Back to the woman going to Chengdu. As this taxi is weaving through the mountains, she looked forward, never looking especially tired, sad, excited, or really anything. Now we are on the train, she is doing the same. Every now and then she has loud conversations (they have a loud way of speaking in a lot of these dialects) with people, typically short and often about me.

PTI: There is a downright incident going on behind me. I think it is over the age of the kid with the people back and to the left of me. They got him a kid ticket, but have no proof he is under whatever age. They have to pay something like a hundred more and the family is pulling out individual bills like crazy (paying in basically a stack of little bills). As with any good Chinese argument, it was fast, loud, and passionate.

PTI: And another argument, I would say xity percent of the train is turned around to watch them. And more and more are standing up to see what is going on. There are three or four cops sorronding one seat. The people in the back of the train are standing up for a view of them extracting money from someone. The people standing range from well dressed somewhat affluent looking girls to poor guys without shirts. Things have died down, but there are still tons of people watching what is going on, some with extraordinary intensity.

PTI: I went back to my blogs, and rather unexpectedly, my travel companion leaned over to see my computer. Earlier she had seen what I had been writing in my notebook (which is now forgotten on top of a Chinese mountain, grr), but that was about it. Afterwards we started talking, she did not understand the economics blog I was reading, so I showed her one of the Taiwanese blogs I read. Afterwards I talked to a few of the neighbors, all were nice. The guy who keeps talking to me said the most and we talked about what I was reading (American Economics I said). The little girl, who is deathly cute also wanted to see. She read a little of the Taiwanese blog. It was impressive, I assumed she would not understand (as its traditional Chinese) but she looked very determined and I think she understood. Its probably rare that she sees so much traditional Chinese together (usually its only on titles here).

PTI: Now there is a growing argument on when we should arrive. Like many Chinese arguments, one person says something, another contradicts, neighbors say their opinions, then the original argument splinters throughout the train, so that the one argument becomes five or six little arguments. I actually have the exact time in my book, but declined joining in.

PTI: I put the computer away when a nearby girl moved next to me (catching an opportunity in seat movement) and declared herself to be an English major. She fell in the category of English majors that just memorize long lists of words, but in no way can actually communicate. As such, we spoke mostly Chinese. She was very nice, and a Freshman, so I hope in the next three years she can learn to apply what she has learned.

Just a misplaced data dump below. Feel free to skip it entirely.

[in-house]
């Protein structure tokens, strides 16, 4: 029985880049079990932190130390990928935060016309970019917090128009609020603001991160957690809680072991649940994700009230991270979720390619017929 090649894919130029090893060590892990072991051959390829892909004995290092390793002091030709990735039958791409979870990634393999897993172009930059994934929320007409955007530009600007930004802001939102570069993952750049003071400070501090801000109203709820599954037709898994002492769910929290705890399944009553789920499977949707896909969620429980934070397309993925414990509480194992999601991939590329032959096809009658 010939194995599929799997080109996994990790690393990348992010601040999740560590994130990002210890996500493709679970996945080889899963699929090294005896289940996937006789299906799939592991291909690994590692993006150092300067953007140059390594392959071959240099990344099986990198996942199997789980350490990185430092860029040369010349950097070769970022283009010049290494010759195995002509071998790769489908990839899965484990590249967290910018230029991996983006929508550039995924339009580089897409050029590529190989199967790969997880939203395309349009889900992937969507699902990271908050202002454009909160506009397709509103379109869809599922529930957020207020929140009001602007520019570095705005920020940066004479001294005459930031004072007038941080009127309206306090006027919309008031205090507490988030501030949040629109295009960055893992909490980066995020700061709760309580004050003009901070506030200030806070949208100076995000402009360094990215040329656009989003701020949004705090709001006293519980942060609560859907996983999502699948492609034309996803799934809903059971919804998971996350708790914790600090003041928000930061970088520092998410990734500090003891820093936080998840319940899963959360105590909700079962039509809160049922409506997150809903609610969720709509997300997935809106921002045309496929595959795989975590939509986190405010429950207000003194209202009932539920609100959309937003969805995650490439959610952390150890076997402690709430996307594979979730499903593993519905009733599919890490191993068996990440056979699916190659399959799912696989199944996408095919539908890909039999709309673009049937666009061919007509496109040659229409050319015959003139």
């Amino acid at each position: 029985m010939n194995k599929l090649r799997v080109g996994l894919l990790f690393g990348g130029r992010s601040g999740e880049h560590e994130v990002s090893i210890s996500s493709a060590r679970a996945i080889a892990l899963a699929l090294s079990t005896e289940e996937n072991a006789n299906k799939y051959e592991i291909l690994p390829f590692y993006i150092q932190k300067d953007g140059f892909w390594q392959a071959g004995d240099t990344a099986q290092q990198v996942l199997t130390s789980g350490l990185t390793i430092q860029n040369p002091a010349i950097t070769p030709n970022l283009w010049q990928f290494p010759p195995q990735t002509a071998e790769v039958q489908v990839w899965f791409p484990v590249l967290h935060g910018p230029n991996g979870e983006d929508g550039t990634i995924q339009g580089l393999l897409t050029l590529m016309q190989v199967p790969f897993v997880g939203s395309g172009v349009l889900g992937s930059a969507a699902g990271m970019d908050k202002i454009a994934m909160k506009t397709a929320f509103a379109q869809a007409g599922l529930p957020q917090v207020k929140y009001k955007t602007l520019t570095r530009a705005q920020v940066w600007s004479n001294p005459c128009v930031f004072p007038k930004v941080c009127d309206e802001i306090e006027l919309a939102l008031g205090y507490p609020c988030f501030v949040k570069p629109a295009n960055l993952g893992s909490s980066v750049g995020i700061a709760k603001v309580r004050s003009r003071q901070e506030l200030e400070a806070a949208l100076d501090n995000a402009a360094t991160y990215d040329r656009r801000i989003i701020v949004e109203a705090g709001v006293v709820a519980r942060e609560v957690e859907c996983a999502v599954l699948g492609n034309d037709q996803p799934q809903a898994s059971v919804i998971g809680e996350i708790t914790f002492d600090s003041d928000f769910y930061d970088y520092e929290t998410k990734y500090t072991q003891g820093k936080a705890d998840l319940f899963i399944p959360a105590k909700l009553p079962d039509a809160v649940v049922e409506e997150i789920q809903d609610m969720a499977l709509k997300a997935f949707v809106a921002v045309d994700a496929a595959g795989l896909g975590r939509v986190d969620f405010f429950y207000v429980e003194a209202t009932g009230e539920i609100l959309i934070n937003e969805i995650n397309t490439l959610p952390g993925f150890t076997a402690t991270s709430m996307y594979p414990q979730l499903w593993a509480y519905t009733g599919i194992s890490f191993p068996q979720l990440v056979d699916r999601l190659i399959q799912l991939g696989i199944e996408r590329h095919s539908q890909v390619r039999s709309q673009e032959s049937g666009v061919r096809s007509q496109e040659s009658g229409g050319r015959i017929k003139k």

Now I am at the base of Emishan. This mountain is one of the things I was most looking forward to seeing. However, I got here too early (it is 6:13 and they open at 6:30). Although I could clearly go past the gate and just get in, I am afraid of doing so. I could picture not being allowed into temples (which have their own entry fee) or getting caught by the Communists.

I had a scare getting money, four initial attempts did not work, using both my American Visa and Taiwanese Mastercard. Eventually I got it at an especially pretty ATM that treated me nice.

PTI: I am nearly on top of a mountain (and if you are in Colorado: still read mountain). The trek has been very, very hard. However I need to rest, not for my body, but that is apart of it. Rather, I am resting in order to charge my MP3 player. Why? Because I might die of exhaustion without it. I will try to write a blog entry from the top, and describe why it was so important and what I have been up to, but I might not have enough power or access to a plug.
Chinese gather around my computer like monkies trying to see what I am doing. They are more than a little surprised to see my screen blank (I have nthe monitor all but off . I have three literally staring over my cshoulder right now. Talking about how you can not see the screen. Yeah, I know jack ass, it still works, trust me.
The trip up here was mad grueling, and after about 13 hours of straight hiking (that is a literal number, though there were breaks in there). I get greeted to a f---king parking lot. I now have an hour and a half more (the truly weak SOBs start from here and then pop up to the summit, I on the other hand took the LONG way, from the farthest entrance and taking the simply absurdly hard route option.
So I won't make it in time in order to take a bus down (the original plan), but I am doing this way ahead of most people (this is listed as a two or three day journey). That means I guess I am staying at the top for the night. I just hope i can find a place for less than 100 Yuan. The next PTI hopefully will start describing this crazy day (think monkey fighting, just think about it).

PTI: A very frustrating end of the day. But I made, damn it I made it. Now I somehow ended up in the party dorm paying 140 Yuan for a place that should be 30, but I don't have a choice. It is too dark to walk down to a regular place, and so it was here or the four or five story hotel. Really I think I should have talked the nice hotel down, because this place is terrible. The public bathroom does not have a western toilet and I am not okay with the squatter toilets (I can squat, but they give you no privacy at all, and I am not will to squat and do that in such a public venue).

My clothes are too sweaty to think about wearing them, but my luggage is down at the bottom, as such, I will have a very dirty morning tomorrow.
My consolation is I have no walking to do, virtually whatsoever, to get to the peak tomorrow morning (morning is when you are supposed to see it).